Paspalum bifidum

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Paspalum bifidum
Paspalum bifidum 1.jpg
Photo taken by Kevin Robertson
Scientific classification
Kingdom: Plantae
Division: Magnoliophyta - Flowering plants
Class: Liliopsida – Monocotyledons
Order: Cyperales
Family: Poaceae ⁄ Gramineae
Genus: Paspalum
Species: P. bifidum
Binomial name
Paspalum bifidum
(Bertol.) Nash
PASP BIFI dist.jpg
Natural range of Paspalum bifidum from USDA NRCS Plants Database.

Common name: Pitchfork crowngrass

Taxonomic notes

Synonyms: Paspalum bifidum var. bifidum; P. bifidum var. projectum Fernald

Description

"Annuals or perennials. Leaves primarily basal and low cauline; blade margins usually scaberulous; ligules membranous. Spikelets plano-convex, terminal floret fertile, basal floret sterile. Frist glume usually absent, sterile lemma resembles 2nd glume; fertile lemma and paleas indurate, lustrous, yellowish or brownish. These plants are all important forage grasses." [1]

"Perennial form thick rhizome; culms 6-9 dm tall, nodes glabrous or appressed pubescent, internodes glabrous. Blades to 20 cm long, 3-15 mm wide, papillose-pilose to almost glabrous, margins usually ciliate; ligules 2-2.5 mm long. Racemes usually 3, racemose, ascending, 4-9 cm long; rachis triangular, wingless, scaberulous. Spikelets broadly ellipsoid, 3.5-3.8 mm long, basically in 4 rows but by abortion in 2 or 1; pedicels scaberulous angled, 1-3 mm long. Frist legume reduced, rounded, 0.25-0.5 mm long, 2nd glume 7-9 nerved, yellowish brown, glabrous, obtuse, 2.5-3.5 mm long, sterile lemma 5-nerved, yellowish brown, glabrous, obtuse, 3.5-3.8 mm long; fertile lemma and palea lemma nerveless, obtuse, 3.5-3.8 mm long. Grain purplish, broadly ellipsoid, 3 mm long." [1]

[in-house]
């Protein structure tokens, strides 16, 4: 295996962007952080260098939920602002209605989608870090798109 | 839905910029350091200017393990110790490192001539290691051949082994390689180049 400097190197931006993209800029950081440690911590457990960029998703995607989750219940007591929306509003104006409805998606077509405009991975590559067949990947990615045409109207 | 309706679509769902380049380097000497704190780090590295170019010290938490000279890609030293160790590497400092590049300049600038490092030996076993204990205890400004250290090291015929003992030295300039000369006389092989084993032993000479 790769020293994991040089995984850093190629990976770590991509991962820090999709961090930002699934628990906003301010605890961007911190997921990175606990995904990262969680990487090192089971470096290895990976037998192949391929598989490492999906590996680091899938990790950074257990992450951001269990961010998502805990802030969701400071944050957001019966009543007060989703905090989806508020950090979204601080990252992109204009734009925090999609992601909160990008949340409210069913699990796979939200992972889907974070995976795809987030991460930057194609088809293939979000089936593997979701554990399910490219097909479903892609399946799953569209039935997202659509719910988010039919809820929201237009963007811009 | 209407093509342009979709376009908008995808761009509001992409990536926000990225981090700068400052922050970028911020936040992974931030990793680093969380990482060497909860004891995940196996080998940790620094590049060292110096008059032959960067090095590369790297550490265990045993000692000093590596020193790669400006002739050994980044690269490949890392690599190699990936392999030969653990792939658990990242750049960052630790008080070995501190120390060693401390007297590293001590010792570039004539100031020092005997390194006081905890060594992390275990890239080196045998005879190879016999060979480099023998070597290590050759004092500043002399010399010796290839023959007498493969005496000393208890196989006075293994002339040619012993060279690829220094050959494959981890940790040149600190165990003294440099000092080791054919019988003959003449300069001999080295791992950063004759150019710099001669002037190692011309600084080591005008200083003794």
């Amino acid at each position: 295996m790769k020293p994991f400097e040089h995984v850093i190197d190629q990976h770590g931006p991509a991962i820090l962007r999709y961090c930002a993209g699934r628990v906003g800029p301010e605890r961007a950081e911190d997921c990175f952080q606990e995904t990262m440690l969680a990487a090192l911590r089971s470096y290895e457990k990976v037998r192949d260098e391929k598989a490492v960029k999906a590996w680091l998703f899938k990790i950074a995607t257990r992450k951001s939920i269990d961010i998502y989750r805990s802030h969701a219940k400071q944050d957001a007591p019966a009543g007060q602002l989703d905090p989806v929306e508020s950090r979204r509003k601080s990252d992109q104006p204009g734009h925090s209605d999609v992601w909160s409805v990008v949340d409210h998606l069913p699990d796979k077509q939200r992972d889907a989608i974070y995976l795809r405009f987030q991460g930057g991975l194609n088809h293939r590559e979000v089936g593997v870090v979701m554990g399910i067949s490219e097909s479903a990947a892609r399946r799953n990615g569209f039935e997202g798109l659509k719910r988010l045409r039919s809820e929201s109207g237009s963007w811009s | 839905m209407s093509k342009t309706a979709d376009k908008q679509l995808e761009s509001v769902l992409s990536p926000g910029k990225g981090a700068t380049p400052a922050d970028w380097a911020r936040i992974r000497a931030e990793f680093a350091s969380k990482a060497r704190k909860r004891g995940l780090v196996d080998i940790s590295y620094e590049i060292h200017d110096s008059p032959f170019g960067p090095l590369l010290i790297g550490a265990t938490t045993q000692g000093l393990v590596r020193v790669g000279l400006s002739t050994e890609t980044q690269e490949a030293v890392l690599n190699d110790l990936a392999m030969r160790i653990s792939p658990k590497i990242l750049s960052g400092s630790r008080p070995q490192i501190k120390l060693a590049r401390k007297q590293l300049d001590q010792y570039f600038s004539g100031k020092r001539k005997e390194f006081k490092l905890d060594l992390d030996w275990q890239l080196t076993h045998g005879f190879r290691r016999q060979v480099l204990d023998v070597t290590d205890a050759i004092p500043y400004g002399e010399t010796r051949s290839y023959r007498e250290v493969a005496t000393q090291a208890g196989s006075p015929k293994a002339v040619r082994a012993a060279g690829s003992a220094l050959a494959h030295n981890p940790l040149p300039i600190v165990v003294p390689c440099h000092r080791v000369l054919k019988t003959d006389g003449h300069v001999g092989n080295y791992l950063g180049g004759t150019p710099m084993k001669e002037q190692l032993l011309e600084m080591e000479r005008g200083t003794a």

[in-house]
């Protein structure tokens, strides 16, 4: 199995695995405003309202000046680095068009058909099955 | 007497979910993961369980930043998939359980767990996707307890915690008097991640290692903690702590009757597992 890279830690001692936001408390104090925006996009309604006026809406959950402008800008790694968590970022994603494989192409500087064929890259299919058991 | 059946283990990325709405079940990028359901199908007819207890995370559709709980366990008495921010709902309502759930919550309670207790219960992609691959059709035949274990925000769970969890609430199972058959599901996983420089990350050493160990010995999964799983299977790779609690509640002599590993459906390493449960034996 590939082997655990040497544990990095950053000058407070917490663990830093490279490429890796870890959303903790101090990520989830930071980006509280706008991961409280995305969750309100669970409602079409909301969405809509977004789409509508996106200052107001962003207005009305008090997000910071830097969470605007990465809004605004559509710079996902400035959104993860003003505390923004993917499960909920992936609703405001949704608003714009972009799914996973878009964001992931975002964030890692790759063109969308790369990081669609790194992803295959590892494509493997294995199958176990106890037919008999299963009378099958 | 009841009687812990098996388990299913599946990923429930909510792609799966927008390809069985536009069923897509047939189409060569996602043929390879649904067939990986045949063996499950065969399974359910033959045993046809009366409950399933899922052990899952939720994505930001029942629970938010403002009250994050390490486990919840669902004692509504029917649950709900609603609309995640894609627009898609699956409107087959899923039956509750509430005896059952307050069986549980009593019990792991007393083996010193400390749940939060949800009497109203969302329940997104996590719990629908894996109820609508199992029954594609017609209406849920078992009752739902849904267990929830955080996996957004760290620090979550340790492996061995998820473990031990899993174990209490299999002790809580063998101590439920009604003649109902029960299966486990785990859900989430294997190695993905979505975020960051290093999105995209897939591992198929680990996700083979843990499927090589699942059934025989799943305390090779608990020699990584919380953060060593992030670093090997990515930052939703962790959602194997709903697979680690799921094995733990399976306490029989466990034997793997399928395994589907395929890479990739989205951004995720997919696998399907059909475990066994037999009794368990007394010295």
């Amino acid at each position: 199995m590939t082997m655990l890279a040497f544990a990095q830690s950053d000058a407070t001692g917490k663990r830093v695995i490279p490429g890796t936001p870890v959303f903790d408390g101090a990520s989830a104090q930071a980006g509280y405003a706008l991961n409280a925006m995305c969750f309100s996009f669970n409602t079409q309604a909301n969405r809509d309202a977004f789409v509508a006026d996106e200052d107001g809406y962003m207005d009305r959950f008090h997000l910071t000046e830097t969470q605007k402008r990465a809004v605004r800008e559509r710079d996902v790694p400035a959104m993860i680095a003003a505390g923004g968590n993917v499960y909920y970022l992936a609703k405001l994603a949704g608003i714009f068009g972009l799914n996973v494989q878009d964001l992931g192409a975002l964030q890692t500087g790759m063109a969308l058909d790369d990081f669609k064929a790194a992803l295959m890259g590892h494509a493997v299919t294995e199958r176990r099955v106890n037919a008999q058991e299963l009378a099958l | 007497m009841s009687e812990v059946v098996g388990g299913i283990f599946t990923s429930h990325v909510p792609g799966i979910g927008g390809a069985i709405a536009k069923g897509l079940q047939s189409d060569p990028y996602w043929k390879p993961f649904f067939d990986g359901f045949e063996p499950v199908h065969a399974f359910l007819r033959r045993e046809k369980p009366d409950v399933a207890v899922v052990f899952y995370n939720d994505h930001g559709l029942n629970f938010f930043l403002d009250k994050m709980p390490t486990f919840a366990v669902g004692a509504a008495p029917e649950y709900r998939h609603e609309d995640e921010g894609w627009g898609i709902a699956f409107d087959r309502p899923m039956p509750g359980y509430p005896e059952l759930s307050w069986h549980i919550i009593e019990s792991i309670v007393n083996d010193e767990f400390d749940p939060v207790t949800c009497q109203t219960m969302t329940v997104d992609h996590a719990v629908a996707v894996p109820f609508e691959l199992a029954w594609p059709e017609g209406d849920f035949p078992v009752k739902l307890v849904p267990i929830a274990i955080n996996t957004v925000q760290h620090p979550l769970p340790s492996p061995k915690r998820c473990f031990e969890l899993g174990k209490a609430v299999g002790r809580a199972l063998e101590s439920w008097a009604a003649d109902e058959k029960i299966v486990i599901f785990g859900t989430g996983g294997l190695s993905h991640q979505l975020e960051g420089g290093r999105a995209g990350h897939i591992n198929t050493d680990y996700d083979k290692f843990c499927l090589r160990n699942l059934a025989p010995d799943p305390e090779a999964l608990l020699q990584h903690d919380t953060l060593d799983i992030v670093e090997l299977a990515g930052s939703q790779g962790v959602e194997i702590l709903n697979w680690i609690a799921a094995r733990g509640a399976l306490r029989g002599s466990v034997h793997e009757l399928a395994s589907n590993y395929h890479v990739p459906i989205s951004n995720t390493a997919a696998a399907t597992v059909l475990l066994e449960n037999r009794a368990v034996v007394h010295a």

Distribution

Ecology

Habitat

This species can be found growing in longleaf pine-scrub oak sand ridges, sandhills, mixed woodlands, and open longleaf pine forests on rolling terrain. [2] It has been observed in dry loamy sands and moist hummus-rich soils in open areas. [2] P. bifidum can also grow in disturbed areas such as along dirt roads and bottomland clearings along rivers. [2] Associated species include longleaf pine, palmetto, wiregrass, Liatris elegans, Quercus laevis, Hypericum gentianoides, Trichostema setacea, Cassia fascicularis, Eupatorium hyssopifolium, Liatris graminifolia, Elephantopus elatus, Agaratina aromatica, and Helianthus angustifolius. [2]

Phenology

This species has been observed flowering and fruiting from August to October. [2]

Seed dispersal

This species is thought to be dispersed by gravity. [3]

Conservation and management

Cultivation and restoration

Photo Gallery

References and notes

  1. 1.0 1.1 Radford, Albert E., Harry E. Ahles, and C. Ritchie Bell. Manual of the Vascular Flora of the Carolinas. 1964, 1968. The University of North Carolina Press. 132-5. Print.
  2. 2.0 2.1 2.2 2.3 2.4 Florida State University Robert K. Godfrey Herbarium database. URL: http://herbarium.bio.fsu.edu. Last accessed: June 2014. Collectors: Loran C. Anderson, Robert K. Godfrey, James R. Burkhalter, Bob Lazor,G. Knight, M. Davis, and Robert L. Lazor. States and Counties: Florida: Bay, Escambia, Jackson, Leon, Liberty, Taylor, Wakulla, and Washington. Georgia: Baker and Thomas.
  3. Kirkman, L. Katherine. Unpublished database of seed dispersal mode of plants found in Coastal Plain longleaf pine-grasslands of the Jones Ecological Research Center, Georgia.